Quick science lesson: We have things called telomeres, which are the caps at the ends of our chromosomes that protect us from aging, Dr. Posina explains. These telomeres naturally get shorter as we age, but research has shown that women with higher levels of perceived stress have telomeres shorter on average of about a decade of additional aging compared to "low stress women''. (There's also an established link between depression and accelerated aging, which is even more significant in those who have experienced trauma.)
While your body's biological age might seem kind of abstract, there's a reason you feel older too. "Anxiety is like running a marathon," explains psychiatrist Jessi Gold, M.D., assistant professor in the Department of Psychiatry at Washington University in St. Louis. "Our bodies have been in fight or flight mode, with our heart rates pumping trying to predict and run from threat for months, and we are so tired – and so are our muscles. It's no wonder we feel older and worn out."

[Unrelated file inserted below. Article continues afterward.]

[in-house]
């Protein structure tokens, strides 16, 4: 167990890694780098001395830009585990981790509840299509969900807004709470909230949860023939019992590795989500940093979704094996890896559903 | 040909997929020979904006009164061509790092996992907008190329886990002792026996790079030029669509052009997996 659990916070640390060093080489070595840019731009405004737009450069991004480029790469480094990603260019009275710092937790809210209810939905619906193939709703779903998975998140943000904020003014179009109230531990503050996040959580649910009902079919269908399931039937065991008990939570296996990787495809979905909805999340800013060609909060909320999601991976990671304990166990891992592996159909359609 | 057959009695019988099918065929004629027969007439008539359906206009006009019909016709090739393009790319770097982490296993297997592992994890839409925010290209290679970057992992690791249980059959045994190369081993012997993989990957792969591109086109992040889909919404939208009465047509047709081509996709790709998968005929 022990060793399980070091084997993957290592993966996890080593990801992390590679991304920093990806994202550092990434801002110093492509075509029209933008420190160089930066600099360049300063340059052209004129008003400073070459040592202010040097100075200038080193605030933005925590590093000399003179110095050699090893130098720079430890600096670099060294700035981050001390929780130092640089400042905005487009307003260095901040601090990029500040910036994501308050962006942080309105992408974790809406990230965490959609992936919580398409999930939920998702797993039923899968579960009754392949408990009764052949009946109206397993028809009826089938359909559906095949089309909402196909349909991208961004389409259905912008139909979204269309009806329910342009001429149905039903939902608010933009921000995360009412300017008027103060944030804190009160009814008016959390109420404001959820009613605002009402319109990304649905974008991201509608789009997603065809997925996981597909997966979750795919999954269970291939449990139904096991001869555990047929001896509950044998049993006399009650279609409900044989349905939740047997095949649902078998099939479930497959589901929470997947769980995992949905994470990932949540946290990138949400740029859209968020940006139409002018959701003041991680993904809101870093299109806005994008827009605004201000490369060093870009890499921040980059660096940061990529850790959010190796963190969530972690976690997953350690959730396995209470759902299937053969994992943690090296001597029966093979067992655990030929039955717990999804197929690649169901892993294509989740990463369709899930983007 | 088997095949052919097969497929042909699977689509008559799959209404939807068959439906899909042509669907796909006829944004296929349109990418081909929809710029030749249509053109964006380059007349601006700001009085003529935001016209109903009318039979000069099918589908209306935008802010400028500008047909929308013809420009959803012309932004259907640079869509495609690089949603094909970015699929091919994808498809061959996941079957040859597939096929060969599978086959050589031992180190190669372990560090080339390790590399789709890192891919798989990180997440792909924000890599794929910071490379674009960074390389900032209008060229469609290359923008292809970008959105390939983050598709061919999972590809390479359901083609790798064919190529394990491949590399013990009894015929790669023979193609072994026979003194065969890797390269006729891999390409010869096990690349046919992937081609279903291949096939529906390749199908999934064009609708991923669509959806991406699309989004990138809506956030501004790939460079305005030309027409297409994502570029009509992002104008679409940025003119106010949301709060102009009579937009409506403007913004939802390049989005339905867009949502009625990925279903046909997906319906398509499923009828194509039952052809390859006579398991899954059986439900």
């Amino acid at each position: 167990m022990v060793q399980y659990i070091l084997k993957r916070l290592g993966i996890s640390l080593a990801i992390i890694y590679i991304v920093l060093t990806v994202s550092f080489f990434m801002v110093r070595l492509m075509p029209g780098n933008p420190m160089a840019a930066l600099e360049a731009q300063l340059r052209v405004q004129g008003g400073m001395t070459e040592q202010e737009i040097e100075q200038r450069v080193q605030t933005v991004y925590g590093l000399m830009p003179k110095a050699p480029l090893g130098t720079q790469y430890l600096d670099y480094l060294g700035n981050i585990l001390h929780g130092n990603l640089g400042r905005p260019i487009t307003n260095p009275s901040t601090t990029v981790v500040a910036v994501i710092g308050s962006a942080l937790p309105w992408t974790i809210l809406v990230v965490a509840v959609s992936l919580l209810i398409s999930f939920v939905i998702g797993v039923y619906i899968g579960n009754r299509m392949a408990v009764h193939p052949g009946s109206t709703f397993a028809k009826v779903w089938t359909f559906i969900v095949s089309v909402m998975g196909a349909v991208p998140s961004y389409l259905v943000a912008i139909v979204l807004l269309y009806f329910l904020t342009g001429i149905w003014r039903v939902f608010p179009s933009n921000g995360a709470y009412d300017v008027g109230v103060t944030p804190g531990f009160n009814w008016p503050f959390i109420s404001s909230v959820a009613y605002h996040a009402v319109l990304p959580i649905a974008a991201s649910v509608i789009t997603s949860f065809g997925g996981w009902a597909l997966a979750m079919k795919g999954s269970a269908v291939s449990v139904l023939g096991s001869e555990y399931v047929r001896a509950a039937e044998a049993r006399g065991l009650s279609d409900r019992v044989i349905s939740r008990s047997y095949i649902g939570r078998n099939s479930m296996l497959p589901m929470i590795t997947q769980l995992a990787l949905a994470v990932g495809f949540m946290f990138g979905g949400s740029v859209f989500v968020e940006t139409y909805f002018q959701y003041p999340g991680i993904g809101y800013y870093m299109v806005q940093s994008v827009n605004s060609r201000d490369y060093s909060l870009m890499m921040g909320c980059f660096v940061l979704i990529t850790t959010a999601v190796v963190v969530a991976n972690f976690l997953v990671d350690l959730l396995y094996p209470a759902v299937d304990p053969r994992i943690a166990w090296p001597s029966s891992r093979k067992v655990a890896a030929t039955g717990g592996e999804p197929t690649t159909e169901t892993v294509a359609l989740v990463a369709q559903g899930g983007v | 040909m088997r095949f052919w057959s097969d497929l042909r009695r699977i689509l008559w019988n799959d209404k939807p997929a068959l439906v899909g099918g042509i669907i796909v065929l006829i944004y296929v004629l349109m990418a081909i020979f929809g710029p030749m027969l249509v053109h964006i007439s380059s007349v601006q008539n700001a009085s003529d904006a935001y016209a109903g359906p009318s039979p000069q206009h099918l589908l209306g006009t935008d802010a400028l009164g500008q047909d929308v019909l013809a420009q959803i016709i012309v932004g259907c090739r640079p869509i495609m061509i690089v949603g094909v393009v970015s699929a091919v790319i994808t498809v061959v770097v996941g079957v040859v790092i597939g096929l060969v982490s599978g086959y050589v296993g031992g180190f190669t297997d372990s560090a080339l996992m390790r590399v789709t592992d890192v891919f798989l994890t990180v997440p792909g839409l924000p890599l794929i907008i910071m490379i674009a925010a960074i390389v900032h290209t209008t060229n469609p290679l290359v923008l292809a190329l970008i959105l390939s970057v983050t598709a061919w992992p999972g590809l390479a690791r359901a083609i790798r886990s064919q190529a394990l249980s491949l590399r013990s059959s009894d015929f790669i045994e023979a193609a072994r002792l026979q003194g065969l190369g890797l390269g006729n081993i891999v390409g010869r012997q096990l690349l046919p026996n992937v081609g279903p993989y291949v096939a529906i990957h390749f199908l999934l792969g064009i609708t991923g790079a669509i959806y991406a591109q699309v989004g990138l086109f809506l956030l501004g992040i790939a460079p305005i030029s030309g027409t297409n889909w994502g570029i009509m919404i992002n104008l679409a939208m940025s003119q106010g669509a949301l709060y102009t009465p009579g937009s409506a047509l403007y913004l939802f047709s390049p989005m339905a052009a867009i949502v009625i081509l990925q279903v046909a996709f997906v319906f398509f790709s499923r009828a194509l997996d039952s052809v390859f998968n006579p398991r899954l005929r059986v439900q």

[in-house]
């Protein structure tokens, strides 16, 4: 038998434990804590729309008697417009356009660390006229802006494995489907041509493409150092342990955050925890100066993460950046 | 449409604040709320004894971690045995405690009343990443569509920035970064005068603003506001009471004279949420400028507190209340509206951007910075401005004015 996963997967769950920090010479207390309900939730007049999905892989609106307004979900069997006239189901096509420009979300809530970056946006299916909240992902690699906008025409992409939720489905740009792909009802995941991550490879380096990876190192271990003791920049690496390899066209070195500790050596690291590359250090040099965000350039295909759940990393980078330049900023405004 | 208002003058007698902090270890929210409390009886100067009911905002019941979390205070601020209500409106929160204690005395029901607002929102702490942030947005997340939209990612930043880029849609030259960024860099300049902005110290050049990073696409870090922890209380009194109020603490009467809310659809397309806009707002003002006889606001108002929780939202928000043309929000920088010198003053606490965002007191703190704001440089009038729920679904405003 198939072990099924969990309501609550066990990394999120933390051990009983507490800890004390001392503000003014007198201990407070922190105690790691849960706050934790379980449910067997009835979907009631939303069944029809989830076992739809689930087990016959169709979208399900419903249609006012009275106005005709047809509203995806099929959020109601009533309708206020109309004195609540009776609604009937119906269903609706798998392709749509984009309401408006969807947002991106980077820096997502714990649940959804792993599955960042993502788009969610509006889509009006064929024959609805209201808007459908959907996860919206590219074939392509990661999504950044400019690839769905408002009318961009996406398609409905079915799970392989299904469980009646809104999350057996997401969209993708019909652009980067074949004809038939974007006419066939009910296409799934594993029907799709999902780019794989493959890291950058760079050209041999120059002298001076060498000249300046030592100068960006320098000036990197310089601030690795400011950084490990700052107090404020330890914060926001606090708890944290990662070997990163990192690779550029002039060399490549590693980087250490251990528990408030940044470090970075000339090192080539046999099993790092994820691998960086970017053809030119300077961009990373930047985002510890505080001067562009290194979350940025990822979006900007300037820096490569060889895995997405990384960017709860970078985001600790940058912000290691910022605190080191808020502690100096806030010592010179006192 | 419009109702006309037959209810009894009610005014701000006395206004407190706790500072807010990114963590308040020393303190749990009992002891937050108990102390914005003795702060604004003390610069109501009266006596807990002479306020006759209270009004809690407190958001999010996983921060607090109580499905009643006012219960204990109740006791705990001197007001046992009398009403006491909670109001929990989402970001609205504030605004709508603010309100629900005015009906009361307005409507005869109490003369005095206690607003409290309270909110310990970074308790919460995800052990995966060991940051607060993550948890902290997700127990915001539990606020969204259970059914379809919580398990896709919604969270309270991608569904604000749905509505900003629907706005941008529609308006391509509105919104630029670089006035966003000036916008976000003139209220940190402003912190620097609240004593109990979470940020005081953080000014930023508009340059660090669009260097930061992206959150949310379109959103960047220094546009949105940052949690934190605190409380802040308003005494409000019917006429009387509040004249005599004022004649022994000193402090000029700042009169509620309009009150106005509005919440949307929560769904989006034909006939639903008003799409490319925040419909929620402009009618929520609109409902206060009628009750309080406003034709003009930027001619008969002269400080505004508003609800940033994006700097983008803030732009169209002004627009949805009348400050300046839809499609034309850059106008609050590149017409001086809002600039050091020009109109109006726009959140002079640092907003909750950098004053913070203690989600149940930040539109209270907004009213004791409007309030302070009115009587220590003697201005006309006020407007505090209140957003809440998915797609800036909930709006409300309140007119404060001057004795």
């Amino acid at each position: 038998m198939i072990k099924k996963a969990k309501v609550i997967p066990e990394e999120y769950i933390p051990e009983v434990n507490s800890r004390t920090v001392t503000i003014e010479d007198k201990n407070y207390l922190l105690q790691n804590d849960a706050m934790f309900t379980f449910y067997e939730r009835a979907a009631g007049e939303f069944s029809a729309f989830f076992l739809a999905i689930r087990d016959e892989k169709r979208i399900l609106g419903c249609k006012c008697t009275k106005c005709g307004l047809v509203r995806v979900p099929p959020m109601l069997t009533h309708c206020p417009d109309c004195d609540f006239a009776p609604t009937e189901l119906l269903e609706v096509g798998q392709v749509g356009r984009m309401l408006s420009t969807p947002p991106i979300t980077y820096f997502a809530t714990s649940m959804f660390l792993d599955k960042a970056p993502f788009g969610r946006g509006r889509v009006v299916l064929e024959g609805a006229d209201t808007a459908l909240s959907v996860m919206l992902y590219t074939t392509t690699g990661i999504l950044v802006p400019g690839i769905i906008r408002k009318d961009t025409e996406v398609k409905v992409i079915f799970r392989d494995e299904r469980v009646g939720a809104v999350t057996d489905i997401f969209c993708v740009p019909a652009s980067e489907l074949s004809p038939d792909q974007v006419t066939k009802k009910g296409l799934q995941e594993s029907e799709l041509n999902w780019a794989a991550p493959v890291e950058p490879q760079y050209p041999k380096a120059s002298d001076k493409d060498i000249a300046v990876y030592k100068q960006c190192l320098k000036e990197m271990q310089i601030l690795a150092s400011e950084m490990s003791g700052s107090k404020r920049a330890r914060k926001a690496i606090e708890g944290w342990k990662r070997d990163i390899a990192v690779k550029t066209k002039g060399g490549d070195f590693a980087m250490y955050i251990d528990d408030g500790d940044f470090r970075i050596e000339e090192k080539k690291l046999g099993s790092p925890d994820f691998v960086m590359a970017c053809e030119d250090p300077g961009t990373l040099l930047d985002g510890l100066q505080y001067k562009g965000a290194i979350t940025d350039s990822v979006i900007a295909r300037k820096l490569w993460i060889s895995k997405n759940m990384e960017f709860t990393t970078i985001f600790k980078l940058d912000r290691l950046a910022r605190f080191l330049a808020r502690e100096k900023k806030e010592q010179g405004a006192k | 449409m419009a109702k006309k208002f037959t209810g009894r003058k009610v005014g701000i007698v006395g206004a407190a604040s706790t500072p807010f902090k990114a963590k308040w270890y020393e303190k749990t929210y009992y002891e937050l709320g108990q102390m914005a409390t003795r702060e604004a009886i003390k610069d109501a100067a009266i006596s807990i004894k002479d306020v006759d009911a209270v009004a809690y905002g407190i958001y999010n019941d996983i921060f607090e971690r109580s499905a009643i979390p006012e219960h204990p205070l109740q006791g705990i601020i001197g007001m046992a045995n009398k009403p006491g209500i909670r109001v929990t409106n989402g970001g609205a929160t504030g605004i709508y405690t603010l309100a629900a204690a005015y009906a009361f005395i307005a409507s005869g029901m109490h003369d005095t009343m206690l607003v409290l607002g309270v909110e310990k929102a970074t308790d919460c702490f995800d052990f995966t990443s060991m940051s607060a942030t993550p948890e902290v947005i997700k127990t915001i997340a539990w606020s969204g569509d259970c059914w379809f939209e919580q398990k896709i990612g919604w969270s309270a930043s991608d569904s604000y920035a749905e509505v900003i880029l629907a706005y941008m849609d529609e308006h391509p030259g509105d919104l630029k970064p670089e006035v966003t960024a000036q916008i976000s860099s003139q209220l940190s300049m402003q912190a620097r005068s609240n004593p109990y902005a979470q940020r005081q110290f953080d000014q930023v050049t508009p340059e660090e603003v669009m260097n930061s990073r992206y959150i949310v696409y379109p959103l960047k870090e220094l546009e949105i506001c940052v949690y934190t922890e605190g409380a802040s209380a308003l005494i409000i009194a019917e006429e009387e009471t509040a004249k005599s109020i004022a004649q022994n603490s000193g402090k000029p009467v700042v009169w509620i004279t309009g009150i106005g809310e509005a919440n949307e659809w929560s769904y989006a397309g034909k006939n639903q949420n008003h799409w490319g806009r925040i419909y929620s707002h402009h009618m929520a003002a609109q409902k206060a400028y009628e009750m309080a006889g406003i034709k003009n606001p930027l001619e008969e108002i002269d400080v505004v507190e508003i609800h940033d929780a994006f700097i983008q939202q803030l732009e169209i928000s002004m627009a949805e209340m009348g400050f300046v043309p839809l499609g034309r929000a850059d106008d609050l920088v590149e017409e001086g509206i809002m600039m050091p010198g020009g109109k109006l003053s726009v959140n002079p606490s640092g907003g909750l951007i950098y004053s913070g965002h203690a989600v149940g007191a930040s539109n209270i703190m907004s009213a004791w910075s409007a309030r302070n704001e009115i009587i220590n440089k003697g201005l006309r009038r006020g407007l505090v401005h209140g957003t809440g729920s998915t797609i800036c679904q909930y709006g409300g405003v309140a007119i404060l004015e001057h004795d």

Here’s why you suddenly feel like you have the mobility of a senior citizen.
"If you feel like your knees are aging, it's probably happened!" Dr. Posina tells me about my body and joints feeling generally more creaky and worn down. Great.